Homelessness

Happiness

The number of homeless in Australia has increased by 9% in 2021, while "housing stress" increased by 24%. The most significan increases in homlessness occured in Tasmania and Melbourne's North West which showed an increase of 22%. The Australian Bureau of Statistics is yet to release exact numbers from the 2021 Census, so I will refrain from citing those for the moment. But five years ago, the 2016 Census showed 116,427 people across the country were without a safe, secure place to sleep at night. For a country like Australia this is simply immoral.

And it need not be this way. Several other countries in the world have basically solved homlessness by implementing strategies aimed at looking after each and every one of their citizens. Finland has all but eradicated rough sleeping and sustainably housed a significant number of long-term homeless people. Finland is the only country in Europe where the number of homeless people has declined in recent years. So how has the country done it? By giving homeless people permanent housing as soon as they become homeless, rather than muddling along with various services that may eventually result in an offer of accommodation. It's called "Housing First" and means ending homelessness instead of managing it. The basic idea is to offer permanent housing and needs-based support for homeless people instead of temporary accommodation in hostels or in emergency shelters. Permanent housing means an independent rental flat with own rental contract.

In Housing First people do not have to earn their right to housing by proving their capability to manage their lives. Instead, they are provided with a stable home and individually tailored support. Since 2008 the national homelessness strategy in Finland has been based on the Housing First model, as a result of dedicated cooperation between the state, municipalities and NGOs. Investments have been made to provide affordable housing and shelters have been converted into supported housing units. New services and methods of help have been developed to match the multiple needs of individual tenants. Finland has all but eradicated rough sleeping and sustainably housed a significant number of long-term homeless people. Finland is the only country in Europe where the number of homeless people has declined in recent years.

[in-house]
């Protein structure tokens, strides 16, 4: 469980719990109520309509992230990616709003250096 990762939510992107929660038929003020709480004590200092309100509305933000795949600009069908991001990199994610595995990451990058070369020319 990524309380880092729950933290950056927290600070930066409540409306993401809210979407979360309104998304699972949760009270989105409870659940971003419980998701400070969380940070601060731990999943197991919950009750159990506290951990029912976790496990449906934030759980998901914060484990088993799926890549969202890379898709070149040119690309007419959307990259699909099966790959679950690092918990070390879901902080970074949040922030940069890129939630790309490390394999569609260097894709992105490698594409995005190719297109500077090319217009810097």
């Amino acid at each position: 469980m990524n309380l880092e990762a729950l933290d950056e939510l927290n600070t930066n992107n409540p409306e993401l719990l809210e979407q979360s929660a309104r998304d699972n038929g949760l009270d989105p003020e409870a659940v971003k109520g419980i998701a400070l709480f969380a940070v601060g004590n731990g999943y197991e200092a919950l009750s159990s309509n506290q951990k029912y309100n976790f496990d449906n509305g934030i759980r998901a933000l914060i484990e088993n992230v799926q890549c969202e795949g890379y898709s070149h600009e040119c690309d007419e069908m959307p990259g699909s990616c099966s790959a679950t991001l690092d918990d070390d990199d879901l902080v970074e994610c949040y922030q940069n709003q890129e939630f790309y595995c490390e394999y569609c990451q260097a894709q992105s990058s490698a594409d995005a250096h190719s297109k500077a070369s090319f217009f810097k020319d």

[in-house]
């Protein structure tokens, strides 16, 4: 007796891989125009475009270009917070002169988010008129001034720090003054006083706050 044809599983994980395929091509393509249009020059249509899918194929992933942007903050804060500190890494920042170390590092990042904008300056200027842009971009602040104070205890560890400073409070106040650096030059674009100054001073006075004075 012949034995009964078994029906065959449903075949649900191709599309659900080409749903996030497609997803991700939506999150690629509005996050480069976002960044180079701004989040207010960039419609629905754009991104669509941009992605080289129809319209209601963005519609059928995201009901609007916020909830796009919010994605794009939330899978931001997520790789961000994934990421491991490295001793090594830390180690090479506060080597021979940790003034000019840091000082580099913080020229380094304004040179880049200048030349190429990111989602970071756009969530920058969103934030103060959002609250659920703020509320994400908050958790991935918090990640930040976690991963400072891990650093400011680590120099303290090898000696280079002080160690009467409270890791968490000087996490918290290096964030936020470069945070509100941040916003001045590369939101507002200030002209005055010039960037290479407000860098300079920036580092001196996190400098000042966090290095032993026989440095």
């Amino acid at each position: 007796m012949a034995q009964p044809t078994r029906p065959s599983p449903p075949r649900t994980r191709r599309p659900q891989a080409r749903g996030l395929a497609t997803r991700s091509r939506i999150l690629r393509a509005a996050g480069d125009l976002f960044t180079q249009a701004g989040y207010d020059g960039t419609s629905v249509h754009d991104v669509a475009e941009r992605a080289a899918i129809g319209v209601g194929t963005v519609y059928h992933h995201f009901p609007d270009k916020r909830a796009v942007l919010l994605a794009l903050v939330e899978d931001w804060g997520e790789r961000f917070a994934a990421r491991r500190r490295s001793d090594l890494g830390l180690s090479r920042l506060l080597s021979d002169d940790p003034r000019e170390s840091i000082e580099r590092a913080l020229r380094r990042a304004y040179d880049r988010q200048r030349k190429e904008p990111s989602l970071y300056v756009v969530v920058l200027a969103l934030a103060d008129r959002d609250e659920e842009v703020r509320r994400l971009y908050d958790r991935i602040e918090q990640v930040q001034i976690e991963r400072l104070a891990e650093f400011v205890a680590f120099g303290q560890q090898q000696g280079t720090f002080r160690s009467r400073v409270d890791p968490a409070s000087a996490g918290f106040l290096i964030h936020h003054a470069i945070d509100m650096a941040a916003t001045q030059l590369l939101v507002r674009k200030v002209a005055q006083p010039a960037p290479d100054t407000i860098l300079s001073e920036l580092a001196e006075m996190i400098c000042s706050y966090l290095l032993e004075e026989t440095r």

The key things are affordable housing and support. Extra funding that the state has allocated for flats and services has been an incentive for the municipalities to implement Housing First. Tenants pay rent and are entitled to receive housing benefits. Depending on their income, they may contribute to the cost of the services. The rest is covered by the municipalities. They provide the support themselves or buy support from other service providers, mainly from the NGOs. Stable living conditions enable the use of mainstream services instead of using expensive emergency services. This will save money in a long term, thus becoming a worthwhile government investment. The Housing First model can be replicated even though housing conditions may vary from country to country. Providing permanent homes for the homeless should be a target instead of temporary solutions. There is no quick fix to all life situations but a solid base provides the foundations upon which to improve the welfare of the homeless. The first step in change is the change in attitudes.

And that requires a significant change in attitude by governments. In Finland, there was a strong political will to find new solutions for homelessness. Such strong political will is unfortuneately non-existant in Australia today. We can only hope and pray that this will change in years to come. But re-electing one of the political duopoly won't see that happen.

Geoff Mooney